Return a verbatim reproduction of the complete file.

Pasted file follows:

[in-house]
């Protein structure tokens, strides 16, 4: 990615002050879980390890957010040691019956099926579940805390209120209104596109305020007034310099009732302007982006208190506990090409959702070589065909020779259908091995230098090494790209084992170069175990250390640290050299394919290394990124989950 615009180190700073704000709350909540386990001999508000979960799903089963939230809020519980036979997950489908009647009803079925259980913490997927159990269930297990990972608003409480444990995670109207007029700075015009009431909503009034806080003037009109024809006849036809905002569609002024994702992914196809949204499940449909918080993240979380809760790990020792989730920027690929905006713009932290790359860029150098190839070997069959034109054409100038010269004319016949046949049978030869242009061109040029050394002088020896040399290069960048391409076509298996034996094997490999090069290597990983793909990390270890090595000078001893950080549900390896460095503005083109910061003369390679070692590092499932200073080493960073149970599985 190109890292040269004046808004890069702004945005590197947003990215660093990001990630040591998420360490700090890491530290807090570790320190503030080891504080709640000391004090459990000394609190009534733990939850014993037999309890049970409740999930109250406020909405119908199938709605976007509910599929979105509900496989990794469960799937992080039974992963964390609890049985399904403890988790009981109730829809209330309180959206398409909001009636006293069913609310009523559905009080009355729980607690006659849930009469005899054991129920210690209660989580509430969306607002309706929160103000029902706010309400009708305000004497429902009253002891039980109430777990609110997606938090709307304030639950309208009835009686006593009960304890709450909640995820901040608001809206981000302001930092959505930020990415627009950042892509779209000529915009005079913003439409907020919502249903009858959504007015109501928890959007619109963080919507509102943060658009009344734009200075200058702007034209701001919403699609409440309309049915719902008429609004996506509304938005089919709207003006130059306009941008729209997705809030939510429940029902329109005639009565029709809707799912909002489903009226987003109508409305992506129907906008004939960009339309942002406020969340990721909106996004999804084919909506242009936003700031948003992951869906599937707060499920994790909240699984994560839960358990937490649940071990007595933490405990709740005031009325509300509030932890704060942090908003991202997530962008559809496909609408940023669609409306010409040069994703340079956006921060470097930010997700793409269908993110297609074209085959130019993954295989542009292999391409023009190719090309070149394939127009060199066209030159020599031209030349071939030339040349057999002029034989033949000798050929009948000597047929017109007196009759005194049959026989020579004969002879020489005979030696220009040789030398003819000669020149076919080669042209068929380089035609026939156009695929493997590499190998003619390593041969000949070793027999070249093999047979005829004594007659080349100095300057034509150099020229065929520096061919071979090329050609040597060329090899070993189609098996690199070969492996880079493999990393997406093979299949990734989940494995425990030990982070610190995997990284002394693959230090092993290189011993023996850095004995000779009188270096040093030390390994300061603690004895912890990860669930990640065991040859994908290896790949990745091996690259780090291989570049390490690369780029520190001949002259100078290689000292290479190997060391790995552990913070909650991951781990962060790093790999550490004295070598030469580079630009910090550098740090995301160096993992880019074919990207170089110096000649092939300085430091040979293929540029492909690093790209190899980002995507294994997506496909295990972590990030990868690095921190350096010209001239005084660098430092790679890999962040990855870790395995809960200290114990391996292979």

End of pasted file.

[in-house]
């Protein structure tokens, strides 16, 4: 990615002050879980390890957010040691019956099926579940805390209120209104596109305020007034310099009732302007982006208190506990090409959702070589065909020779259908091995230098090494790209084992170069175990250390640290050299394919290394990124989950 615009180190700073704000709350909540386990001999508000979960799903089963939230809020519980036979997950489908009647009803079925259980913490997927159990269930297990990972608003409480444990995670109207007029700075015009009431909503009034806080003037009109024809006849036809905002569609002024994702992914196809949204499940449909918080993240979380809760790990020792989730920027690929905006713009932290790359860029150098190839070997069959034109054409100038010269004319016949046949049978030869242009061109040029050394002088020896040399290069960048391409076509298996034996094997490999090069290597990983793909990390270890090595000078001893950080549900390896460095503005083109910061003369390679070692590092499932200073080493960073149970599985 190109890292040269004046808004890069702004945005590197947003990215660093990001990630040591998420360490700090890491530290807090570790320190503030080891504080709640000391004090459990000394609190009534733990939850014993037999309890049970409740999930109250406020909405119908199938709605976007509910599929979105509900496989990794469960799937992080039974992963964390609890049985399904403890988790009981109730829809209330309180959206398409909001009636006293069913609310009523559905009080009355729980607690006659849930009469005899054991129920210690209660989580509430969306607002309706929160103000029902706010309400009708305000004497429902009253002891039980109430777990609110997606938090709307304030639950309208009835009686006593009960304890709450909640995820901040608001809206981000302001930092959505930020990415627009950042892509779209000529915009005079913003439409907020919502249903009858959504007015109501928890959007619109963080919507509102943060658009009344734009200075200058702007034209701001919403699609409440309309049915719902008429609004996506509304938005089919709207003006130059306009941008729209997705809030939510429940029902329109005639009565029709809707799912909002489903009226987003109508409305992506129907906008004939960009339309942002406020969340990721909106996004999804084919909506242009936003700031948003992951869906599937707060499920994790909240699984994560839960358990937490649940071990007595933490405990709740005031009325509300509030932890704060942090908003991202997530962008559809496909609408940023669609409306010409040069994703340079956006921060470097930010997700793409269908993110297609074209085959130019993954295989542009292999391409023009190719090309070149394939127009060199066209030159020599031209030349071939030339040349057999002029034989033949000798050929009948000597047929017109007196009759005194049959026989020579004969002879020489005979030696220009040789030398003819000669020149076919080669042209068929380089035609026939156009695929493997590499190998003619390593041969000949070793027999070249093999047979005829004594007659080349100095300057034509150099020229065929520096061919071979090329050609040597060329090899070993189609098996690199070969492996880079493999990393997406093979299949990734989940494995425990030990982070610190995997990284002394693959230090092993290189011993023996850095004995000779009188270096040093030390390994300061603690004895912890990860669930990640065991040859994908290896790949990745091996690259780090291989570049390490690369780029520190001949002259100078290689000292290479190997060391790995552990913070909650991951781990962060790093790999550490004295070598030469580079630009910090550098740090995301160096993992880019074919990207170089110096000649092939300085430091040979293929540029492909690093790209190899980002995507294994997506496909295990972590990030990868690095921190350096010209001239005084660098430092790679890999962040990855870790395995809960200290114990391996292979």